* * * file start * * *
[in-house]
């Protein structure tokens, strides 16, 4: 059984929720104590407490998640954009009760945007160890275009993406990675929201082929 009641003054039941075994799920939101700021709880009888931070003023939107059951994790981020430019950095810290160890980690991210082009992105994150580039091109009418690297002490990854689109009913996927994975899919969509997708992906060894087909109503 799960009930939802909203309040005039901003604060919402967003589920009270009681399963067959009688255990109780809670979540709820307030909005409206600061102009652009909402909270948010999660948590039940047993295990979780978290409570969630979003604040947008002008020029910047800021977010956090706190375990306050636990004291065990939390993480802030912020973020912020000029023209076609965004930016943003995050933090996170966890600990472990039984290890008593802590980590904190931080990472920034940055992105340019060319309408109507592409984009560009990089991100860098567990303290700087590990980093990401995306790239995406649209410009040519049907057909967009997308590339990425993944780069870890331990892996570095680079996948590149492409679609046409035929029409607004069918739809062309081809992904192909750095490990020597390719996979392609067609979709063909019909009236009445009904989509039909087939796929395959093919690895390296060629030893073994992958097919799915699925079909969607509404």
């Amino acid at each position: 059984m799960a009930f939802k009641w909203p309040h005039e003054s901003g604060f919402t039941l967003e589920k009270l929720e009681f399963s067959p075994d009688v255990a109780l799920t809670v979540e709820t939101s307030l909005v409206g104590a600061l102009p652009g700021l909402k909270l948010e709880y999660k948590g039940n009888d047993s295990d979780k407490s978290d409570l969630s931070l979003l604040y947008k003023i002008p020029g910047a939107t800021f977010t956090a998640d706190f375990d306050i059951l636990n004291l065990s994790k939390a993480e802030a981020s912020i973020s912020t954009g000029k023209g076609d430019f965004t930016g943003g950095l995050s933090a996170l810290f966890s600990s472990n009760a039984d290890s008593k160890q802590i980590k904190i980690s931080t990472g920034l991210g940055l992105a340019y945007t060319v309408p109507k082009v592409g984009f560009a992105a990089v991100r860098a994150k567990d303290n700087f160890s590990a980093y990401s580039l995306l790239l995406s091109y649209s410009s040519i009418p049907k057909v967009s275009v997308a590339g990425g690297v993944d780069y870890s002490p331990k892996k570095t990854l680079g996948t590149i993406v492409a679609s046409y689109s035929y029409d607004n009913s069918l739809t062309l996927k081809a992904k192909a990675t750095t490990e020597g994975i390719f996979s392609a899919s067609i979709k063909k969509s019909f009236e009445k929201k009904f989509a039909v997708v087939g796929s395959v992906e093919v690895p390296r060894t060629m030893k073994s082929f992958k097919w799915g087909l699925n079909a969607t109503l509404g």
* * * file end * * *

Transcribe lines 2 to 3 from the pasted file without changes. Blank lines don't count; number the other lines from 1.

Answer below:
């Protein structure tokens, strides 16, 4: 059984929720104590407490998640954009009760945007160890275009993406990675929201082929 009641003054039941075994799920939101700021709880009888931070003023939107059951994790981020430019950095810290160890980690991210082009992105994150580039091109009418690297002490990854689109009913996927994975899919969509997708992906060894087909109503 799960009930939802909203309040005039901003604060919402967003589920009270009681399963067959009688255990109780809670979540709820307030909005409206600061102009652009909402909270948010999660948590039940047993295990979780978290409570969630979003604040947008002008020029910047800021977010956090706190375990306050636990004291065990939390993480802030912020973020912020000029023209076609965004930016943003995050933090996170966890600990472990039984290890008593802590980590904190931080990472920034940055992105340019060319309408109507592409984009560009990089991100860098567990303290700087590990980093990401995306790239995406649209410009040519049907057909967009997308590339990425993944780069870890331990892996570095680079996948590149492409679609046409035929029409607004069918739809062309081809992904192909750095490990020597390719996979392609067609979709063909019909009236009445009904989509039909087939796929395959093919690895390296060629030893073994992958097919799915699925079909969607509404």
């Amino acid at each position: 059984m799960a009930f939802k009641w909203p309040h005039e003054s901003g604060f919402t039941l967003e589920k009270l929720e009681f399963s067959p075994d009688v255990a109780l799920t809670v979540e709820t939101s307030l909005v409206g104590a600061l102009p652009g700021l909402k909270l948010e709880y999660k948590g039940n009888d047993s295990d979780k407490s978290d409570l969630s931070l979003l604040y947008k003023i002008p020029g910047a939107t800021f977010t956090a998640d706190f375990d306050i059951l636990n004291l065990s994790k939390a993480e802030a981020s912020i973020s912020t954009g000029k023209g076609d430019f965004t930016g943003g950095l995050s933090a996170l810290f966890s600990s472990n009760a039984d290890s008593k160890q802590i980590k904190i980690s931080t990472g920034l991210g940055l992105a340019y945007t060319v309408p109507k082009v592409g984009f560009a992105a990089v991100r860098a994150k567990d303290n700087f160890s590990a980093y990401s580039l995306l790239l995406s091109y649209s410009s040519i009418p049907k057909v967009s275009v997308a590339g990425g690297v993944d780069y870890s002490p331990k892996k570095t990854l680079g996948t590149i993406v492409a679609s046409y689109s035929y029409d607004n009913s069918l739809t062309l996927k081809a992904k192909a990675t750095t490990e020597g994975i390719f996979s392609a899919s067609i979709k063909k969509s019909f009236e009445k929201k009904f989509a039909v997708v087939g796929s395959v992906e093919v690895p390296r060894t060629m030893k073994s082929f992958k097919w799915g087909l699925n079909a969607t109503l509404g």